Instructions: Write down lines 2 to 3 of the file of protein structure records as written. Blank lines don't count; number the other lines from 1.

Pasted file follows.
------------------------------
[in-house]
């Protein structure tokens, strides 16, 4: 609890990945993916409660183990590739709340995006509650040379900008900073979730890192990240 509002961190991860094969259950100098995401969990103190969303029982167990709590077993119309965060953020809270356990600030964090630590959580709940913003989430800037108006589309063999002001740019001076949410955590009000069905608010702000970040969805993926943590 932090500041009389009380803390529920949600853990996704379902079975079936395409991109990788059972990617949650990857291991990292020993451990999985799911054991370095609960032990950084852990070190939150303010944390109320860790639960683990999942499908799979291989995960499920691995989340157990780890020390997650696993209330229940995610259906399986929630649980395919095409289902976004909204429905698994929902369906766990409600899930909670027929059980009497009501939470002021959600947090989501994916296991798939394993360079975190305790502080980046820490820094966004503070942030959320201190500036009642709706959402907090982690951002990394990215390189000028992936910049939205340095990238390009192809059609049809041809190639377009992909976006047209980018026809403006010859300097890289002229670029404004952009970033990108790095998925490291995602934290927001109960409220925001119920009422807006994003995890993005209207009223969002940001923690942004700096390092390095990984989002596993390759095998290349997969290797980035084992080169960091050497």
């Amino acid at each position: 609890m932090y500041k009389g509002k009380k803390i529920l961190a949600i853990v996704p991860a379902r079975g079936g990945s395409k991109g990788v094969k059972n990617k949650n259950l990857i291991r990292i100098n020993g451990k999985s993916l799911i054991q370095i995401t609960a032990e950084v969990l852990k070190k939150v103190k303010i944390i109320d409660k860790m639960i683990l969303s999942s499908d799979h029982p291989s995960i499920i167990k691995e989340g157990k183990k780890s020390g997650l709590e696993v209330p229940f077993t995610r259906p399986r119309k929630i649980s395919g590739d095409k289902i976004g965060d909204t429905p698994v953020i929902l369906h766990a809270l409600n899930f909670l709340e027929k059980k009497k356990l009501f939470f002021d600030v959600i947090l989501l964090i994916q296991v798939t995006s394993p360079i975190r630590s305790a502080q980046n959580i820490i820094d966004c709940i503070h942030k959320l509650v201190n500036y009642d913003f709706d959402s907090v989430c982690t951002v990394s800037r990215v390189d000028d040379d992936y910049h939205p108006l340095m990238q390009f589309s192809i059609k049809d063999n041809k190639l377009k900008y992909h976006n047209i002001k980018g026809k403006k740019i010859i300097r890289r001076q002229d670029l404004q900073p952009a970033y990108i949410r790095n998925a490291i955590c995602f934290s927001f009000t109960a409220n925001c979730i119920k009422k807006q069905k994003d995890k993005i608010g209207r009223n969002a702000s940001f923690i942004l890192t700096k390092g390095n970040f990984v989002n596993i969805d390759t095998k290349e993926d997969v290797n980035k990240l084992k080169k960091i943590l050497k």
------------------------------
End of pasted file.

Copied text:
């Protein structure tokens, strides 16, 4: 609890990945993916409660183990590739709340995006509650040379900008900073979730890192990240 509002961190991860094969259950100098995401969990103190969303029982167990709590077993119309965060953020809270356990600030964090630590959580709940913003989430800037108006589309063999002001740019001076949410955590009000069905608010702000970040969805993926943590 932090500041009389009380803390529920949600853990996704379902079975079936395409991109990788059972990617949650990857291991990292020993451990999985799911054991370095609960032990950084852990070190939150303010944390109320860790639960683990999942499908799979291989995960499920691995989340157990780890020390997650696993209330229940995610259906399986929630649980395919095409289902976004909204429905698994929902369906766990409600899930909670027929059980009497009501939470002021959600947090989501994916296991798939394993360079975190305790502080980046820490820094966004503070942030959320201190500036009642709706959402907090982690951002990394990215390189000028992936910049939205340095990238390009192809059609049809041809190639377009992909976006047209980018026809403006010859300097890289002229670029404004952009970033990108790095998925490291995602934290927001109960409220925001119920009422807006994003995890993005209207009223969002940001923690942004700096390092390095990984989002596993390759095998290349997969290797980035084992080169960091050497």
């Amino acid at each position: 609890m932090y500041k009389g509002k009380k803390i529920l961190a949600i853990v996704p991860a379902r079975g079936g990945s395409k991109g990788v094969k059972n990617k949650n259950l990857i291991r990292i100098n020993g451990k999985s993916l799911i054991q370095i995401t609960a032990e950084v969990l852990k070190k939150v103190k303010i944390i109320d409660k860790m639960i683990l969303s999942s499908d799979h029982p291989s995960i499920i167990k691995e989340g157990k183990k780890s020390g997650l709590e696993v209330p229940f077993t995610r259906p399986r119309k929630i649980s395919g590739d095409k289902i976004g965060d909204t429905p698994v953020i929902l369906h766990a809270l409600n899930f909670l709340e027929k059980k009497k356990l009501f939470f002021d600030v959600i947090l989501l964090i994916q296991v798939t995006s394993p360079i975190r630590s305790a502080q980046n959580i820490i820094d966004c709940i503070h942030k959320l509650v201190n500036y009642d913003f709706d959402s907090v989430c982690t951002v990394s800037r990215v390189d000028d040379d992936y910049h939205p108006l340095m990238q390009f589309s192809i059609k049809d063999n041809k190639l377009k900008y992909h976006n047209i002001k980018g026809k403006k740019i010859i300097r890289r001076q002229d670029l404004q900073p952009a970033y990108i949410r790095n998925a490291i955590c995602f934290s927001f009000t109960a409220n925001c979730i119920k009422k807006q069905k994003d995890k993005i608010g209207r009223n969002a702000s940001f923690i942004l890192t700096k390092g390095n970040f990984v989002n596993i969805d390759t095998k290349e993926d997969v290797n980035k990240l084992k080169k960091i943590l050497k």